We go to Parc Cadeau refugee camp. It is overflowing with Haitians who were recently expelled from the Dominican Republic. We don’t burst out of the car as usual. We’ve been told that some folks are awfully desperate at this camp. It is surrounded by barbed wire. Our guide/interpreter, Milo, speaks to a gatekeeper. We are quiet, and stay put. After a while, a relief worker appears. We get out and follow him thru the gate.
This was our first audience that is visibly hungry. It is teeming with make shift tents of disrepair…the sides are mostly rags. I’m curious how they’re held together. Would they blow off in the first breeze? I quickly shift my attention because I don’t want to stare at anything too long.
The relief worker leads us to a makeshift hut, where there are some benches. It is the first standing structure I see in this sea of tents. Eventually, we get the kids laughing, but it takes longer then usual. After our show, we gather our props, and then head back to our ride. We huddle a moment, wondering if there was something more we could do. It was notable that our audience was mostly children. How many were orphans? Where were the other folks?
We decide to leave most of our props in the car, and return with just some instruments. Clay brings his ‘charango’ . It is strummed a little like an ukulele. I bring my recorder, Chris brings his drum, and Milo carries the broom. We start walking, and play a catchy ditty that Clay wrote. Then we take it up notch and march in, stomping our feet to the beat. Before long, folks come out and follow us. We have a little parade and with out any prompting, they are soon clapping along.
They move to the beat. I see a woman grab a bottle and a rock. She’s going to strike the bottle. What will happen? She hits it with just the right force to get a ‘clink’ out of it that rings. She hits it to the beat and is now our percussionist.
Clay bellows the wordless melody, over and over again.
“la da dahhhh da da dlahhhhhhh”
“la da dahhhh da da dlahhhhhhh”
“de dash, de day day day”
It’s actually catchier then it looks here.
One at a time, some of the folks sing it with us. People are joining us and the crowd builds. They are smiling more then during our show for the children. We know we want to just keep doing this.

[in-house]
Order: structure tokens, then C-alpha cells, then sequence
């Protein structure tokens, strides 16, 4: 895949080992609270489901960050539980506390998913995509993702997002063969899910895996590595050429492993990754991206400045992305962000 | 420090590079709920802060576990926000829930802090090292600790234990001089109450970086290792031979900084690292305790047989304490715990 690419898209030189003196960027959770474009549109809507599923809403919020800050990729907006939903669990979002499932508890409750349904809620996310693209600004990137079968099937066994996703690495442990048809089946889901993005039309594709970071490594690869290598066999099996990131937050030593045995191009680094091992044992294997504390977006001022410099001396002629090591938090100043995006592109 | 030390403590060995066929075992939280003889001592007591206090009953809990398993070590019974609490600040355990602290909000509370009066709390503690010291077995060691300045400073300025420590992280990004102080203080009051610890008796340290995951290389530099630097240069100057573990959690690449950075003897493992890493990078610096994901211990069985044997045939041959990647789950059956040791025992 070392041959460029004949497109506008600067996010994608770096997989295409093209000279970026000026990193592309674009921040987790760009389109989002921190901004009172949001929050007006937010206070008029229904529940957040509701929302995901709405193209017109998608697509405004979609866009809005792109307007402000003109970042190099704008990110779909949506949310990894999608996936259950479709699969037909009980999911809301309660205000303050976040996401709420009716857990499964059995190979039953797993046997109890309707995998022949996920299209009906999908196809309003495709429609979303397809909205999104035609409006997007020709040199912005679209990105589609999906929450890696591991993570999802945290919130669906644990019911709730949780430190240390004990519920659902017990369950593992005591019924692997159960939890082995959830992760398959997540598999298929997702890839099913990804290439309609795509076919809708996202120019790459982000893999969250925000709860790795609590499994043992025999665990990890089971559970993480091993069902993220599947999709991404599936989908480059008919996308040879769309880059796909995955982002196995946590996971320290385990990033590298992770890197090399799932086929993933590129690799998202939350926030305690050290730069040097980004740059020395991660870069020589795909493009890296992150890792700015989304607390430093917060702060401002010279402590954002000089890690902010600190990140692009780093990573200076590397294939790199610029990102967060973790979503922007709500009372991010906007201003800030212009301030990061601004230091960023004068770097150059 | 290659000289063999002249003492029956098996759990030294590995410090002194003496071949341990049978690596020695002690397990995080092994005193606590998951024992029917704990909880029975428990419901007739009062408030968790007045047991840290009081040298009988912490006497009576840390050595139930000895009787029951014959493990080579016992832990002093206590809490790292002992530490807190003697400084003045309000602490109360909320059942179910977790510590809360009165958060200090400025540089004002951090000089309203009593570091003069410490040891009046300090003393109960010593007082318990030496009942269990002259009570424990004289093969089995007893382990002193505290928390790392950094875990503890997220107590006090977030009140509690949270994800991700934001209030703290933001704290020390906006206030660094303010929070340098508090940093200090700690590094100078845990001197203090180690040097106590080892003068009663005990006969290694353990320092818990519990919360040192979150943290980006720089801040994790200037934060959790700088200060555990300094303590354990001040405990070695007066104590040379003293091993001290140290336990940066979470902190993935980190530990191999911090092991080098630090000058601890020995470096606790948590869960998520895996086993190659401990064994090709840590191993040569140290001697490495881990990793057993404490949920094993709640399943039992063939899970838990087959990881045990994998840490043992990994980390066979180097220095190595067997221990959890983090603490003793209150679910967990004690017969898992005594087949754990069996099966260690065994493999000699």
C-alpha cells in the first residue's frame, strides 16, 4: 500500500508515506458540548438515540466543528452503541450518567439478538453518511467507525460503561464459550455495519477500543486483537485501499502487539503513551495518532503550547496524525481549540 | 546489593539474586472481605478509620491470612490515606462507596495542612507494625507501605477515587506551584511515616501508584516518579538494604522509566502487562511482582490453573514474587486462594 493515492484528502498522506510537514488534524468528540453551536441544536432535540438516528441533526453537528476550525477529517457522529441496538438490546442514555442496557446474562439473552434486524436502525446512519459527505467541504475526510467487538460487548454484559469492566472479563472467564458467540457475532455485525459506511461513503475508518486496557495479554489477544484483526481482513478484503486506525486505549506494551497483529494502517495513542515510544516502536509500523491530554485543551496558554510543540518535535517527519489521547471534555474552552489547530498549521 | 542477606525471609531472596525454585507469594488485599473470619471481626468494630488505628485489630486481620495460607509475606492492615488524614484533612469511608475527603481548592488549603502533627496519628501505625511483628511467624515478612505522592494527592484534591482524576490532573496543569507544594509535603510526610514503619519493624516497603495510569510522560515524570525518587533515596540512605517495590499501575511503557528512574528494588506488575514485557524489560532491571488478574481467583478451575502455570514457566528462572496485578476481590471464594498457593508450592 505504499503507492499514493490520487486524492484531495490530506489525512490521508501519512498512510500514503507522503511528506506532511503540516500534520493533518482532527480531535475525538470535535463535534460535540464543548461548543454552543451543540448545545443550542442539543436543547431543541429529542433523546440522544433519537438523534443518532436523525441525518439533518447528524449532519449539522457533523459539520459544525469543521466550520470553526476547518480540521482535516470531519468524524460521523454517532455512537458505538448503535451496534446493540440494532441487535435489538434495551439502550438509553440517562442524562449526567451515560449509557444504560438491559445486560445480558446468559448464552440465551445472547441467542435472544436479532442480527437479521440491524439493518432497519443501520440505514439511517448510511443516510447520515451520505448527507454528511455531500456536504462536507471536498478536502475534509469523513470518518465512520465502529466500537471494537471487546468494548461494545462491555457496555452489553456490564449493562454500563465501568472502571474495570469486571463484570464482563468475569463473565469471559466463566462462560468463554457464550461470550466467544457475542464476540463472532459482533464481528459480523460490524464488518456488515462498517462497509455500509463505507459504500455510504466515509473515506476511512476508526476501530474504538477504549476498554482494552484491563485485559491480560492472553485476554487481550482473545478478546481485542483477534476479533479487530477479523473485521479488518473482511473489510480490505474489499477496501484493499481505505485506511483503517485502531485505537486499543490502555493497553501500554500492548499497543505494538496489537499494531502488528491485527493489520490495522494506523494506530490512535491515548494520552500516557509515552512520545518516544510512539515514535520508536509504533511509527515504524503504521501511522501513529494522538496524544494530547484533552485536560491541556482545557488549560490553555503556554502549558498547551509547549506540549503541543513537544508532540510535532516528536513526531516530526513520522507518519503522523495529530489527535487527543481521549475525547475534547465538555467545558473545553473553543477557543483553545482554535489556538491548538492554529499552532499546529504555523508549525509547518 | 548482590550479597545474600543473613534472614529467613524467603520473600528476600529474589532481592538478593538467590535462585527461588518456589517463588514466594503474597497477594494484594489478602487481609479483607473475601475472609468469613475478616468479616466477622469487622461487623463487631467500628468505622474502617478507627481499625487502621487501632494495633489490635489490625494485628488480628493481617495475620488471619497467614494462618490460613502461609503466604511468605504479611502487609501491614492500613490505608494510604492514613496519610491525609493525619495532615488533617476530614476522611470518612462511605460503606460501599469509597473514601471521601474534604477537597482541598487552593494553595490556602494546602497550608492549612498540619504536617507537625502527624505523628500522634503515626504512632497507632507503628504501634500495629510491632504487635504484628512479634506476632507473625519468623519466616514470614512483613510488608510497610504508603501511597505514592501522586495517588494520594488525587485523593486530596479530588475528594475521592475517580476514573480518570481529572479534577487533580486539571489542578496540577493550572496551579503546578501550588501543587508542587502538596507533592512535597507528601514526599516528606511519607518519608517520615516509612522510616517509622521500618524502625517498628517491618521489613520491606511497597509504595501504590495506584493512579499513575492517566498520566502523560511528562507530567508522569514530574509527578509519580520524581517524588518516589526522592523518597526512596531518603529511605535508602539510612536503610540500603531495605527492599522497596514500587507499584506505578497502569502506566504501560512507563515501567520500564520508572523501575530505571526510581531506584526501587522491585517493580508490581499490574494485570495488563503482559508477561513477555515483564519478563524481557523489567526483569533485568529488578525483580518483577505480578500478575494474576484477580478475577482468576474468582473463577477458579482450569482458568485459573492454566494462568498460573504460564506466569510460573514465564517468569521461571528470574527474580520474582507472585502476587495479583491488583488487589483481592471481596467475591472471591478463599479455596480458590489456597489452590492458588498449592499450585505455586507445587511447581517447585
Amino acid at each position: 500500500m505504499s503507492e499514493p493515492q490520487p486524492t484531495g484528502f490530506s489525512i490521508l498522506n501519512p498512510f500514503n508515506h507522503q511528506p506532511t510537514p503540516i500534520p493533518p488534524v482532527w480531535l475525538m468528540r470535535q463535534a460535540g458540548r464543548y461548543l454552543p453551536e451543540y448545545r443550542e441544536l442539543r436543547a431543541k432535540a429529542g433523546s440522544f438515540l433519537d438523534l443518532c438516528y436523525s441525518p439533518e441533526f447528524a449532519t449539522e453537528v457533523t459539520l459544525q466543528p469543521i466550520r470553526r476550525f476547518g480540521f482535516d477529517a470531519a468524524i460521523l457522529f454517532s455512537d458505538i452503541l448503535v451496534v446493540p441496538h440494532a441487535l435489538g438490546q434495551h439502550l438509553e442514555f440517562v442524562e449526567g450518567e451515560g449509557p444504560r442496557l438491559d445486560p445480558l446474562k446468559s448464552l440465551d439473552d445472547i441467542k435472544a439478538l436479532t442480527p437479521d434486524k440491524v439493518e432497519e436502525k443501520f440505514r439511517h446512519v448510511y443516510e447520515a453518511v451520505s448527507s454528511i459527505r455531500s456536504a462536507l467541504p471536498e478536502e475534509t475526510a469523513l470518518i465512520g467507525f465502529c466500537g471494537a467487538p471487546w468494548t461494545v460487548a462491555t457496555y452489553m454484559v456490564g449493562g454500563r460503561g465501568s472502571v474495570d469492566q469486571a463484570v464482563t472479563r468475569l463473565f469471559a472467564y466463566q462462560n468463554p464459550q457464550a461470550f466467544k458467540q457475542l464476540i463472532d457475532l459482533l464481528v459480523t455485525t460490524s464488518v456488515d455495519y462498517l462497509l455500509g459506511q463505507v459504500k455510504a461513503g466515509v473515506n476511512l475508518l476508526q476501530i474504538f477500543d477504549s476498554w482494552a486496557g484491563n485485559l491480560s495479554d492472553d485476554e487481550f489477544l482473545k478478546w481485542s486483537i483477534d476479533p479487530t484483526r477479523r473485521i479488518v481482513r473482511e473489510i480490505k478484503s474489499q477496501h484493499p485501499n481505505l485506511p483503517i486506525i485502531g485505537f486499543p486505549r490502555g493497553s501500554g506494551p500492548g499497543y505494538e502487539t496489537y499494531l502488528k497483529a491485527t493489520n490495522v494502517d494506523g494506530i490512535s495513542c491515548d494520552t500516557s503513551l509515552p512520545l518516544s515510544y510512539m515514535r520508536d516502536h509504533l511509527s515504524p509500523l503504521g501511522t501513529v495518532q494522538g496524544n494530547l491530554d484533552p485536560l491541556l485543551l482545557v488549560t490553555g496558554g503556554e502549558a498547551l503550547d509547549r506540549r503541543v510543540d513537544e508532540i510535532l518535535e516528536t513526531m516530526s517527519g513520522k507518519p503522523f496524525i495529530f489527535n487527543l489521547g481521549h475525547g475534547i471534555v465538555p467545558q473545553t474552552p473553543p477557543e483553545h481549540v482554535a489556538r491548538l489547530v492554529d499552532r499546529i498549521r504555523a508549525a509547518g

Milo, was carrying the yellow broom we bought in Port au Prince. It was a last second thought….maybe we’d use it to comically sweep each other’s costumes in this dusty environment. Then Chris hands it to a 10-year-old boy. The boy smiled, and held it like a prized scepter. He lifted it up and down to the beat, like a drum major – up down…up down…up down. He wound up in front, leading our parade.
And damn, was he leading!!! We sure didn’t have any idea where to go. With a huge grin on his face, he maneuvered through the maze of tents. And as we paraded , more people gathered and sang along. I heard some wonderful harmonies. A couple of men in their 40’s were next to me, dropping in a terse, “La le Lah” in what is usually a pause in the song. Their voices sounded like a syncopated horn section. We followed the boy with broom thru the trail of tents. I wanted to look more at the faces of the people singing with us, to take in their beautiful expressions, but I was scared I’d trip on a cactus root, fall, and choke on the recorder in my mouth! So, instead I looked at them with my ears. They sounded amazing! They didn’t even know the song, but for a few seconds before we strummed the tune. I promised myself that if I there was again, we’d bother to learn one of their songs!
Next, we followed our broomstick leader to a bit of open space. People of all ages circled around us. Soon, Chris is dancing with a skinny man, maybe in his late 40’s, who wore a bright yellow shirt. He can do most any of Chris’s moves. Then he moves his hands towards Chris in a magical way, as if he’s casting a spell. Everyone is clapping and singing. Clay spots a kid who is too short to see, and hoists her onto his shoulder. No need to play charango now with the crowd singing and dancing. Chris is now drenched in sweat, and eventually dances to me.
“Let’s trade off,” he says.
I’m delighted to dance and soon I’m shaking my hips in my goofy way, to the laughter of the gathered folks. I’m amazed at the energy of the skinny-yellow-shirt man, or rather, the shaman. A few others come in the circle and bust a move. When that naturally ends, we reprise Clay’s song, and by the final chorus, we’re jumping up and down together, on the beat, as one. Although Carnivale season has already passed, for a moment in Parc Cadeau it returned. And as they pushed their incredible challenges aside, and participated so fully, we were inspired. We felt gratified, too. Hopefully, we spread a little joy. We traded notes—it was one of our happiest moments performing….ever.